Winter People – ‘The Banker’s Lament’

Sep 21st, 2012
| posted by: Jonno |

There have been very few times in my professional career when I’ve been ravenously anticipating a record from a band that not a lot of people know about. Though we’ve been putting in the good word about them throughout this year, Winter People remain on a slow burn, something which will undoubtedly change as the result of their debut album coming out today. The Sydney sextet have really outdone themselves here, and it’s a shame I can only write about one song, because this isn’t an album with any discernible singles (aside from Wishingbone, but Mercedes-Benz already beat me to that one), rather something to be appreciated as whole, over a long, stormy evening. Listening to the whole thing alone and then in the company of loved ones, I’ve marvelled at how one guy can have a vision that he pursues over many years. Baskind has a management and label team around him now, yes, but at the time he began writing these songs, he had nothing to go on but his own gut. That A Year At Sea is so cohesive and endearing is a testament to how he truly got it right. Even though he told me he can’t even remember how it sounds because it all happened so long ago, one imagines he’s considerably pleased with how it turned out.

There’s a number of sides to Winter People’s sound, which can be loosely divided into ornate acoustic numbers with lots of multi-part harmonies and moody rockers that engage the band’s two string players to build into a passionate wall of sound. Though it’s the first of these which more ably shows off the band’s folk element and speaks better of Baskind’s influences, ranging from The National to Sigur Ros and beyond, there’s nothing quite like a kick-ass rocker to round out the week. ‘The Banker’s Lament’, which opens the record, conveniently showcases the fact that there are a lot of people in Winter People and that when they combine their superpowers, they come off sounding a bit like OK Computer-era Radiohead mixed with the more orchestral end of Silverchair’s spectrum. Obviously, there is no problem with this. Particularly impressive are the guitar parts here, which seem to comprise a small army and come in a swathe of different tones and octaves from the outset. Attention to detail is all the more impressive when the writing is as solid as this.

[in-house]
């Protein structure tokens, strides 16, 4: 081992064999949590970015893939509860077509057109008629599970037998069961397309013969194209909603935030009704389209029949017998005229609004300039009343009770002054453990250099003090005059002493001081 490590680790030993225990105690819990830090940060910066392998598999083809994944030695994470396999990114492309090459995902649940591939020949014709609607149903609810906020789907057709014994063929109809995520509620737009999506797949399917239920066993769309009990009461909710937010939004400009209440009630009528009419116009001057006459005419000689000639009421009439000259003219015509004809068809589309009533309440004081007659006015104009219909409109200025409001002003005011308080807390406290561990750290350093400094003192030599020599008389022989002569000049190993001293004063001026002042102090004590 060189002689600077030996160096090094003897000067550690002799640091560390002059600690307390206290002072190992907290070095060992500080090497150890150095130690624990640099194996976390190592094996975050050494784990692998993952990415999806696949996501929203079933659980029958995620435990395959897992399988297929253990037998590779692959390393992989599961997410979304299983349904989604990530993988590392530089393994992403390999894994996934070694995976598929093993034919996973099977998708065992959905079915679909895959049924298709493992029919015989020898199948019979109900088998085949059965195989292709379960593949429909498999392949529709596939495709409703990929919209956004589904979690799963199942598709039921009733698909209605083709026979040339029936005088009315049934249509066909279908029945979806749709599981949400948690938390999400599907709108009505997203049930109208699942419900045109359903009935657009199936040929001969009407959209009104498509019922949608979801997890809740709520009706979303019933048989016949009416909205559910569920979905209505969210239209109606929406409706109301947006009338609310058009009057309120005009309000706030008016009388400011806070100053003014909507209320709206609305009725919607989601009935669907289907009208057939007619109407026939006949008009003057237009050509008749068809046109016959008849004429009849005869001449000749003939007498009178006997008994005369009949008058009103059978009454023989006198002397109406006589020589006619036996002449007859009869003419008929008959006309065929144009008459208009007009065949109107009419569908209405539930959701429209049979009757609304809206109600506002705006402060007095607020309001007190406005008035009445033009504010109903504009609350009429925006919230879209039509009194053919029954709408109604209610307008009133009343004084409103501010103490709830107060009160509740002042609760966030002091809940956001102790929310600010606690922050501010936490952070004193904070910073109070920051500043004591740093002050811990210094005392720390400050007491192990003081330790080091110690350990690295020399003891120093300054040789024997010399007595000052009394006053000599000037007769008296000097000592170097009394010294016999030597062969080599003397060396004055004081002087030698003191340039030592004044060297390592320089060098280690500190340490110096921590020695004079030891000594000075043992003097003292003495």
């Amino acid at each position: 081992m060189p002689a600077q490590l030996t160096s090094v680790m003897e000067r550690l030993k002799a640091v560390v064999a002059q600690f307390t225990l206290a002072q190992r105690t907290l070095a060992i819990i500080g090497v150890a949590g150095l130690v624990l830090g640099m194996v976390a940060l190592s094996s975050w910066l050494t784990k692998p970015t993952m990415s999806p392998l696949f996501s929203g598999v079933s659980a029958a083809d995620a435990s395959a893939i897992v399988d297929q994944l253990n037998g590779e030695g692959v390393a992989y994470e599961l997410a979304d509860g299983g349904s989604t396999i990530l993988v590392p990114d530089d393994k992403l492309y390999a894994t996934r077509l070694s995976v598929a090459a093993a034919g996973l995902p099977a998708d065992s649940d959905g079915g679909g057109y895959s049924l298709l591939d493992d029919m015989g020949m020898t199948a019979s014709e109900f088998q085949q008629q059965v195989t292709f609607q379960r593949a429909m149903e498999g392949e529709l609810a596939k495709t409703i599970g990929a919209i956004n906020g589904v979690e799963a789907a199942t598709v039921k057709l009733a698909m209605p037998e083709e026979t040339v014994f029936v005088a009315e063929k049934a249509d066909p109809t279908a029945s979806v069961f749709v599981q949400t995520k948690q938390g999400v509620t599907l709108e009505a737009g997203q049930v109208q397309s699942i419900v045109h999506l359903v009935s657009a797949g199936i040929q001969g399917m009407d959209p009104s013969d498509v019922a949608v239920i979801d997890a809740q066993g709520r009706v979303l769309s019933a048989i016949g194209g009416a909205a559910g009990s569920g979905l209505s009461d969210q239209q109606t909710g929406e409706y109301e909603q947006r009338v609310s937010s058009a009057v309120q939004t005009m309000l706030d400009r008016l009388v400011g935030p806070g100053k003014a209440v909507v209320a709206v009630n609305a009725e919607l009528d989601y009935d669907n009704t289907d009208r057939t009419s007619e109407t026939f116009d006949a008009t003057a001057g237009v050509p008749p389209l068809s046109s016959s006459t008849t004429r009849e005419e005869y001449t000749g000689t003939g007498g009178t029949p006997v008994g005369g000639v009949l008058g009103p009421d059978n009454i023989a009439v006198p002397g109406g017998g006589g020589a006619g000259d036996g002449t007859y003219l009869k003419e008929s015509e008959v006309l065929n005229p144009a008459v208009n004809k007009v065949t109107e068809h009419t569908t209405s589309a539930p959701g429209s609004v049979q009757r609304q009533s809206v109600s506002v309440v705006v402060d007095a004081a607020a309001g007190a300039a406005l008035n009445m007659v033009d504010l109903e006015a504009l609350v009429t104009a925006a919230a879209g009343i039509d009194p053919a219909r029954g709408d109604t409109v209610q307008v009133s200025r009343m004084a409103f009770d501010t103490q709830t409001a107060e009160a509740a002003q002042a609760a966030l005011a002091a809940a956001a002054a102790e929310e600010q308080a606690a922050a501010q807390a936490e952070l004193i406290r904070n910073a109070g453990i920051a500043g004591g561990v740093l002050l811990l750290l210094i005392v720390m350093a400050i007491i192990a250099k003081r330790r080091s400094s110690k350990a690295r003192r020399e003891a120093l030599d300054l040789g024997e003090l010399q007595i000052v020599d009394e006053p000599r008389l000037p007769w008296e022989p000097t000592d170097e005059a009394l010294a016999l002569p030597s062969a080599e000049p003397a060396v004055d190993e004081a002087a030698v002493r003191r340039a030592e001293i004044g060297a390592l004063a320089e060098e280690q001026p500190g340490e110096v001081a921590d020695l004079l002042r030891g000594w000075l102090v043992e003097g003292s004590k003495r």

Lyrically, the ever-dreaming Baskind inhabits the body of a potential corporate suit as he marauds his way around the city after hours. If the seething contempt, or perhaps sorrow, is palpable, that’s ably assisted by the wordless chorus, which features a blood-curdling lead line Jonny Greenwood would be proud of, backed up by hellfire female vocals, violins and a lot of crash cymbals. If the Radiohead comparisons seem trite, then wait for the next verse, where the complexity of the chord structures reveal themselves and zaps of white heat burst out from left and right channels just like they did on ‘Paranoid Android’ way back when. This kind of thing is not easy to engineer, let alone conceive. There’s so much going on that it’s a guilty pleasure to listen to it only once, because you miss half of the excellent accoutrements that have passed you by while you were nodding your head. It comes to a head with a marvellous synchronised thrashing before dissipating into nothing but aching strings and Dylan’s voice. It’s a horrible thing to say, but the last fifty seconds are perhaps my favourite part of this song. It reminds me of all the great work alternative bands did in expanding their sound when I was growing up, taking symphonic elements and, for better lack of a word, ‘grunge-ing’ them up. The way the violin and viola swim around the melody, sliding down into their notes and back up again, really does it for me. It’s what Winter People continue to do best, crafting a mood, building suspense and then taking a sharp left turn just because.

No, they’re not my kids and no, I don’t manage them, either. But I’m really proud of them.

Winter People – ‘The Banker’s Lament’

Tags: Dylan Baskind, Winter People

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